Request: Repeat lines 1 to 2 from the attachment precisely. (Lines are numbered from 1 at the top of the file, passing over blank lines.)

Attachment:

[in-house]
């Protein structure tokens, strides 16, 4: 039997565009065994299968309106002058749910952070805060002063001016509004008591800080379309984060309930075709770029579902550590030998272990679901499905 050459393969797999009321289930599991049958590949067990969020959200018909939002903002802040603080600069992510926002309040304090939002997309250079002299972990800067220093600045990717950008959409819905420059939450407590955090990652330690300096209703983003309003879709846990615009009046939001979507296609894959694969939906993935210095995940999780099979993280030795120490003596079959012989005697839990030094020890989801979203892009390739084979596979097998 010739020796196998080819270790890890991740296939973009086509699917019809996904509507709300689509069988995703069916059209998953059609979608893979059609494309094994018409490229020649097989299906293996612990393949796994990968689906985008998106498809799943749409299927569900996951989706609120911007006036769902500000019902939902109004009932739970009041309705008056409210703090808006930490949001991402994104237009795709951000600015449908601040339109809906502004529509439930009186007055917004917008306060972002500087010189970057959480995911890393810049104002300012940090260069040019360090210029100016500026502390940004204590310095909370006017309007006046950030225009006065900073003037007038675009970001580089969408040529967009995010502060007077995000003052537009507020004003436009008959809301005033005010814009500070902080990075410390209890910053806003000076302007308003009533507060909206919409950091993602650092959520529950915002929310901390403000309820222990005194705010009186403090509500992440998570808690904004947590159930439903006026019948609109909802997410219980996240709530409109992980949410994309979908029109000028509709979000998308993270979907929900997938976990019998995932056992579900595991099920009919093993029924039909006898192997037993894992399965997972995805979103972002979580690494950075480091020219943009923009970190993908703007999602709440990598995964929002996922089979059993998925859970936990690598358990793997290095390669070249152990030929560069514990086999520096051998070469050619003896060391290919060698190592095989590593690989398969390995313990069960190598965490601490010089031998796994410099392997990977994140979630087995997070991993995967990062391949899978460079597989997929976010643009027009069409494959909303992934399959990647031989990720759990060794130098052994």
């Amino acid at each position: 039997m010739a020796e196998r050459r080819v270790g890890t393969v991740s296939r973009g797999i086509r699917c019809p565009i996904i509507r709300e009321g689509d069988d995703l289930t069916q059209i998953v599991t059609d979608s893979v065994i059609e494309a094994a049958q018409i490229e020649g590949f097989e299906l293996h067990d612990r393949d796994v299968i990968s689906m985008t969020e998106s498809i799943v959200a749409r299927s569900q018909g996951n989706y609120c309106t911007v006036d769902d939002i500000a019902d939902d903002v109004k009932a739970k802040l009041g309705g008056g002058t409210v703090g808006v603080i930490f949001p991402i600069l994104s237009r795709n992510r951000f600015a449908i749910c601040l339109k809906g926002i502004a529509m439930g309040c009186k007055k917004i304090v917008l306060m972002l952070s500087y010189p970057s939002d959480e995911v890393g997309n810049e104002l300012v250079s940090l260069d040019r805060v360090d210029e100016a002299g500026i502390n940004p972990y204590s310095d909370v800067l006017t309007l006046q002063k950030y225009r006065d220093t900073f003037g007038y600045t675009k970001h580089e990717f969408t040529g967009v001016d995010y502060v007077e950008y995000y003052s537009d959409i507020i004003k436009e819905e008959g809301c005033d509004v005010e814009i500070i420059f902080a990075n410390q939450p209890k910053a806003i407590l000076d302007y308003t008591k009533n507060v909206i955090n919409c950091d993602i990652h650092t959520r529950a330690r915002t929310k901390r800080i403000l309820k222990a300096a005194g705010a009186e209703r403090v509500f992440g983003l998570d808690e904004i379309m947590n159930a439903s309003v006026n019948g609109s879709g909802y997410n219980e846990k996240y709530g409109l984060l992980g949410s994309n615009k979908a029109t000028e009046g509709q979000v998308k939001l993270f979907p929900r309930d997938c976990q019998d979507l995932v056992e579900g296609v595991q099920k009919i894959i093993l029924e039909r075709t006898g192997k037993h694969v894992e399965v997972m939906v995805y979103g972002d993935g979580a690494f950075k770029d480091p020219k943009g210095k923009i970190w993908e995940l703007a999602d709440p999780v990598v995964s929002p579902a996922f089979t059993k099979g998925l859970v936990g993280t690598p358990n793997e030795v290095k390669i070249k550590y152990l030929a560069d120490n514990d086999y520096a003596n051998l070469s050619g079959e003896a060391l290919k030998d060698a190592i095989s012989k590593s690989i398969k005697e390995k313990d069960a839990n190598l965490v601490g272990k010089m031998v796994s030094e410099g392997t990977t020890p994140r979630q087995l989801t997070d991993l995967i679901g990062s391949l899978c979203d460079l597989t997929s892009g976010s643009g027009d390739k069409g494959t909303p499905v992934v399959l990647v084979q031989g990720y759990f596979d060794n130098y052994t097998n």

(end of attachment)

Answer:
[in-house]
């Protein structure tokens, strides 16, 4: 039997565009065994299968309106002058749910952070805060002063001016509004008591800080379309984060309930075709770029579902550590030998272990679901499905 050459393969797999009321289930599991049958590949067990969020959200018909939002903002802040603080600069992510926002309040304090939002997309250079002299972990800067220093600045990717950008959409819905420059939450407590955090990652330690300096209703983003309003879709846990615009009046939001979507296609894959694969939906993935210095995940999780099979993280030795120490003596079959012989005697839990030094020890989801979203892009390739084979596979097998 010739020796196998080819270790890890991740296939973009086509699917019809996904509507709300689509069988995703069916059209998953059609979608893979059609494309094994018409490229020649097989299906293996612990393949796994990968689906985008998106498809799943749409299927569900996951989706609120911007006036769902500000019902939902109004009932739970009041309705008056409210703090808006930490949001991402994104237009795709951000600015449908601040339109809906502004529509439930009186007055917004917008306060972002500087010189970057959480995911890393810049104002300012940090260069040019360090210029100016500026502390940004204590310095909370006017309007006046950030225009006065900073003037007038675009970001580089969408040529967009995010502060007077995000003052537009507020004003436009008959809301005033005010814009500070902080990075410390209890910053806003000076302007308003009533507060909206919409950091993602650092959520529950915002929310901390403000309820222990005194705010009186403090509500992440998570808690904004947590159930439903006026019948609109909802997410219980996240709530409109992980949410994309979908029109000028509709979000998308993270979907929900997938976990019998995932056992579900595991099920009919093993029924039909006898192997037993894992399965997972995805979103972002979580690494950075480091020219943009923009970190993908703007999602709440990598995964929002996922089979059993998925859970936990690598358990793997290095390669070249152990030929560069514990086999520096051998070469050619003896060391290919060698190592095989590593690989398969390995313990069960190598965490601490010089031998796994410099392997990977994140979630087995997070991993995967990062391949899978460079597989997929976010643009027009069409494959909303992934399959990647031989990720759990060794130098052994």